Riding Vermont’s Kindgom Trails

I’m waiting tonight outside the shower at the campground, a phalanx of Boy Scouts jamming up the flush and flow in and out of the two men’s toilets, and single shower stall .

I had a great ride earlier this afternoon, and am very pleased to notch 15 miles of sustained pushing on my Santa Cruz Tallboy, whether it was straining to move upward on the steeps, or trying to keep the bike upright as gravity pulled me down these verdant hills.
Heading Out
What’s going on at the Kingdom Trails is barely controlled survival when I careen downward, at times skidding across lateral roots, the ends of the handlebars grazing past tree trunks.  

From their website, “Kingdom Trails in Northeast Vermont, a multiple-use trail system unlike any other and voted as the BEST MOUNTAIN BIKE TRAIL NETWORK in North America by Bike Magazine in their annual Reader’s Poll. We were the Editors’ Choice in the Yankee Magazine Travel Guide to New England and were also named BEST OF NEW ENGLAND by Boston Magazine Travel & Life. ”

I am really pleased that I kept the bike upright all afternoon.  A lot of the success was due to the engineering of the Santa Cruz Tallboy.  To me, the machine is not so much a bike but rather a descending apparatus.  The suspension sucks up big hits on rocks and drops off ledges with a unique mechanical squishing sound.  It’s totally baffling how the bike sustains it’s integrity, ride after ride, week after week, for years. These guys I ride with are not stick boys, or at least most of them aren’t.  They are The Bubbas, who stick it to the trails with authority and confidence.  We don’t break these newer bikes (so much), but we’ve demolished earlier frames and components before bicycles became stronger, and correspondingly much more expensive.

Big life, big bike- Bubba style

I joke about attending the Church of Two Wheels on Sunday mornings.  But it’s no joke.
Riding with my long-time friends from the Midcoast Maine never ceases to amaze me.  Week after week, the bikes don’t break, we don’t crash (much), and we experience the pure joy of playing around in the woods, challenging ourselves on repeated sections of terrain.  This has been going on close to 20 years, all year round!  This past winter was a great one for riding these same trails when they are covered with packed snow and ice.  Today, my fat-tire Pugsley stayed home and my full suspension Santa Cruz Tallboy was resurrected  back into action.  The bumpy ledges and long  downhill from the top was kinder to my deteriorating shoulders than the rigid framed Pugs.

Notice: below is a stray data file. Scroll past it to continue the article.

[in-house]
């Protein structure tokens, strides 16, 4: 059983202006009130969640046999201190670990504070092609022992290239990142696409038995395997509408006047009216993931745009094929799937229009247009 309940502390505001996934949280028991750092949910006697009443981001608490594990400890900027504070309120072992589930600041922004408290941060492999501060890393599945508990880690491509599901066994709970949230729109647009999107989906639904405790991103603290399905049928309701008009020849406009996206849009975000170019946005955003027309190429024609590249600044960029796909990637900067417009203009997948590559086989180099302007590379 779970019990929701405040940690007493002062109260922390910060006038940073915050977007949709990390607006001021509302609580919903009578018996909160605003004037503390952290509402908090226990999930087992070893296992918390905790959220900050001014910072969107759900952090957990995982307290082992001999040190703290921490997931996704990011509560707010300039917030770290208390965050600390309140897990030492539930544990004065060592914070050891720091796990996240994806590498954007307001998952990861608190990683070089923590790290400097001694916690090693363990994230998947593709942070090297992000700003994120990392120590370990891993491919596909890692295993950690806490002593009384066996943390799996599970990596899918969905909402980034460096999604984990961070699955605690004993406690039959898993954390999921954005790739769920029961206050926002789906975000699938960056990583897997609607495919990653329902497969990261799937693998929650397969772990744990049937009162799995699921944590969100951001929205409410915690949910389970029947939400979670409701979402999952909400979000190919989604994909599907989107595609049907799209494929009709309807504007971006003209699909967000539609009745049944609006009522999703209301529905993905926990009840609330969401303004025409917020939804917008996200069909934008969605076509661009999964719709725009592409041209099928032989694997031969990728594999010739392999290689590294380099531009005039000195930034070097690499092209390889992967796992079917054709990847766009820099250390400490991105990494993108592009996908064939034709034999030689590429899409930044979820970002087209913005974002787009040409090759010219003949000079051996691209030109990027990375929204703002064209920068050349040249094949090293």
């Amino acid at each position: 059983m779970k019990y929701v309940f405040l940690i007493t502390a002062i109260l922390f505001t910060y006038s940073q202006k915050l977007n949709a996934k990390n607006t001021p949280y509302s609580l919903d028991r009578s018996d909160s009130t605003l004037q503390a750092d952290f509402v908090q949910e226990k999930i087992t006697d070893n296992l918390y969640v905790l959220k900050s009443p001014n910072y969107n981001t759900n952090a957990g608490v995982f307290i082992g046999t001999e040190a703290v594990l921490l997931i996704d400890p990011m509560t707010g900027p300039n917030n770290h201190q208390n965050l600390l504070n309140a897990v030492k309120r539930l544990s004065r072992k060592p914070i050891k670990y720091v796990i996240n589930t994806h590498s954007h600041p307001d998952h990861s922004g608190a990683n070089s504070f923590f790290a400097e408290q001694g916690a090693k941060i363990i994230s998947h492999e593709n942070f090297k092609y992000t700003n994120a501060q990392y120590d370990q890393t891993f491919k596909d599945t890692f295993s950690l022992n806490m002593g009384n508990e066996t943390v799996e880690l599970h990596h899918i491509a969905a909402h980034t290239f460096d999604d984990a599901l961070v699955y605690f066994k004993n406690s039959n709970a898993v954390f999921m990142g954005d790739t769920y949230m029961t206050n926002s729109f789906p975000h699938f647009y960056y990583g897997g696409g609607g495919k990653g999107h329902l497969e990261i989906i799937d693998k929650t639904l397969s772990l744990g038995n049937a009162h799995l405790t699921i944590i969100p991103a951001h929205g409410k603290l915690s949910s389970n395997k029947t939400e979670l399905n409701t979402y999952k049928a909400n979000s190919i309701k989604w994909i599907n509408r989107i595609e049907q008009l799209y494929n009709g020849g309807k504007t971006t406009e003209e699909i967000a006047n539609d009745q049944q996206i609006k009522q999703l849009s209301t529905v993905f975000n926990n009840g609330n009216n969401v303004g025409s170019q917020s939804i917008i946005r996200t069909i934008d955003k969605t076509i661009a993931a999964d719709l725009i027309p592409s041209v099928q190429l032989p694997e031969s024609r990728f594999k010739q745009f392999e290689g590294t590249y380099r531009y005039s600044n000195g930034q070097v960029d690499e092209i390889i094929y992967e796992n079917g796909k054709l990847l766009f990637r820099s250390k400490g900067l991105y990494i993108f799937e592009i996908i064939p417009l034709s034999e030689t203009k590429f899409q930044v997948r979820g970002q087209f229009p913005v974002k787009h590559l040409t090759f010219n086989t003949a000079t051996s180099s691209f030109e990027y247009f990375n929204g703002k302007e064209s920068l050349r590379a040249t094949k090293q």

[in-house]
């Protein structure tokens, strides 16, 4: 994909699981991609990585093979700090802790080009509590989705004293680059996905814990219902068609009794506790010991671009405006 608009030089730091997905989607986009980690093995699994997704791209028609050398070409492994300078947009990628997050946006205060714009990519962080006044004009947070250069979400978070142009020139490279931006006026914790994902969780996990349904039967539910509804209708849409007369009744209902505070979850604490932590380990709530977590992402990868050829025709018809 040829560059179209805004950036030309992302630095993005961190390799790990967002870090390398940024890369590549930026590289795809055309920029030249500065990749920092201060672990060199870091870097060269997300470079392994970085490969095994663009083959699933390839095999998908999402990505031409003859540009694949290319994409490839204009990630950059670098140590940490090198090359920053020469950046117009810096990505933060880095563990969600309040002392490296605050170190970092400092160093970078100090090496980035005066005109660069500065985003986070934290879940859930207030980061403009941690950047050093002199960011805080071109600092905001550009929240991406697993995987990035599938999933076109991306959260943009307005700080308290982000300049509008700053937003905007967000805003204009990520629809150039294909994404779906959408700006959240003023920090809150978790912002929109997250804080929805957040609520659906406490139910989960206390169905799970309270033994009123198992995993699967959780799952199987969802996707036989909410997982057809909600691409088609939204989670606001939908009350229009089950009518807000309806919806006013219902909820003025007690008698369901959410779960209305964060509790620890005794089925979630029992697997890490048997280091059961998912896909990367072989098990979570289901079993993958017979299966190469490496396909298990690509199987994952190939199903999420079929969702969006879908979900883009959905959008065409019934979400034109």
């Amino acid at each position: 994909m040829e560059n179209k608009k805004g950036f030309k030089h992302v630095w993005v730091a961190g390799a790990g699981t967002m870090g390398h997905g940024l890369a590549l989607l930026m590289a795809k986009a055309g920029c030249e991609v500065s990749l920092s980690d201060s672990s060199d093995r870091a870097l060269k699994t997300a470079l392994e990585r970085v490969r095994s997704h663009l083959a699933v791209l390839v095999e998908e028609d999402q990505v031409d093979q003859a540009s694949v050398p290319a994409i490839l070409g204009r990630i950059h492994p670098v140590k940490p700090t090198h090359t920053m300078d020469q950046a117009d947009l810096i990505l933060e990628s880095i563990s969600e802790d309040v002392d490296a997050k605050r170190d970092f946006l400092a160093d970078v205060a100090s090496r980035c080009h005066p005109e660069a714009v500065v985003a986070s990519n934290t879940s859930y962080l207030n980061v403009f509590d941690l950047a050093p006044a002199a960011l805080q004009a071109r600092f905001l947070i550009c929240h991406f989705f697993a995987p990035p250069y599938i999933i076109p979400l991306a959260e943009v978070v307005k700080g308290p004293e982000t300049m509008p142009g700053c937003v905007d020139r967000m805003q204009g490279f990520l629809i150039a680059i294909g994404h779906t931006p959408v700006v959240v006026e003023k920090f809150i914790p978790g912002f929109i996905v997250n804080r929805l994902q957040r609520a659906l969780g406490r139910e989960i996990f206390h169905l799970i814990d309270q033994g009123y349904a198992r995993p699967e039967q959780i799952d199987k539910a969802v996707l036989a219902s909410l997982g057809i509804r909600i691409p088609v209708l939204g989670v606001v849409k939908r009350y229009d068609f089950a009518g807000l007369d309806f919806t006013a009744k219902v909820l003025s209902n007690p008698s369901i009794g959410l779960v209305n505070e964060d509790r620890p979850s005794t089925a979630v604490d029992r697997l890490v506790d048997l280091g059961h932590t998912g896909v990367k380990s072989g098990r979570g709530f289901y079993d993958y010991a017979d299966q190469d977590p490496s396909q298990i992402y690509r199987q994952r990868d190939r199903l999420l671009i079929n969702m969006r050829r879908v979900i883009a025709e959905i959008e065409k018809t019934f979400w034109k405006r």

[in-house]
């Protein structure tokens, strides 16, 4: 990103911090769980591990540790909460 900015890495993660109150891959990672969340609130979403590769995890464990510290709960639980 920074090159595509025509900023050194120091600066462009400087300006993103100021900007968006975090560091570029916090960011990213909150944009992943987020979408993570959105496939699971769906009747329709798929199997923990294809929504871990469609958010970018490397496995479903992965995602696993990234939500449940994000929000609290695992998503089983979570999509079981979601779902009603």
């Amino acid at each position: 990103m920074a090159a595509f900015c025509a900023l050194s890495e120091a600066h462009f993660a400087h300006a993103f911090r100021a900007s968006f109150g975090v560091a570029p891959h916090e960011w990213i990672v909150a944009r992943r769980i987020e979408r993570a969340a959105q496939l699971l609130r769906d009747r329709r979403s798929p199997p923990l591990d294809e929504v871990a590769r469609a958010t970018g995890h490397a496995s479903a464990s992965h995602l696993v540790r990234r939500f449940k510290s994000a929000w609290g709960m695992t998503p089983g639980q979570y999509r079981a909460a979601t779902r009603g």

A bunch of The Bubbas have downloaded the Strava app on our phones or via our GPS  devices.  We encourage each other and share rides that we’ve completed with the rest of the the guys (and gals now) !  We now have maps!
 Pleasant map
Pleasant map

We get elevation profiles, like this one from Sunday’s ride on Mt. Pleasant !


Here’s me jumping on the Tallboy, and following Rigger’s line for the ride down from ” the Blueberry field” to the ” Three way”.

photo by John Anders
photo by John Anders
3 minute video of me descending Mt. Pleasant <<– Click to view three minutes of pure joy, complete with me chuckling as The Hawk and I jockey for the right side into the singletrack.  Thanks to The Hawk for sending me his clip, and The Bubbas for being there for me, week after week.

Fat tire bike hits the Bog

Way to go 2012 !
Woke up this morning to a snow-free landscape where the outdoor temperature come up to 50 degrees. I headed over to join the ever-ready-for-outdoor-action Bubbas in Rockland for a three hour fun-festival featuring the newest member of the group- my brand new Pugsley snow bike.

The Pug
I’m immensely pleased with the bike’s initial performance.
This bike is a heavy one, weighing in at some 35 pounds, primarily due to the huge footprint of the highly aggressive Nate knobbie tires that are mounted to 4″ wide rims. I learned how much air these tires need from Ian, who has a Salsa Mukluk. It’s not necessary to obsess with tire gauge. Ian told me to just squeeze the thing- should be sort of squishy. That was it.
The first test of the day was the road climb up to the trail head, which was no problem at all. As soon as I entered the mostly frozen, rutted trail, the rigid-framed bike settled into a comfortable pattern- churning ahead, sliding into the low spots, and sticking to the sloped sideways and the up and down ledges that we encounter here in coastal Maine.
Andre, Ian and the ice
Once this thing is rolling, it seems to keep rolling, and there wasn’t much out there today to stop it. Back in the parking lot some of the other Bubbas remarked that I appeared to be faster today. I cleared sections of this ride that I have been struggling with for what, fifteen years? I’m no fitter so far in 2012, so could it be the fat heavy bike that came to the front today, in conditions that had nothing to do with snow?
Check out a map of this ride, with statistics:
Rockland Bog 1/1/12 on Strava.com. It turned out to be a 7.4 mi ride that I did today, January 1, 2012.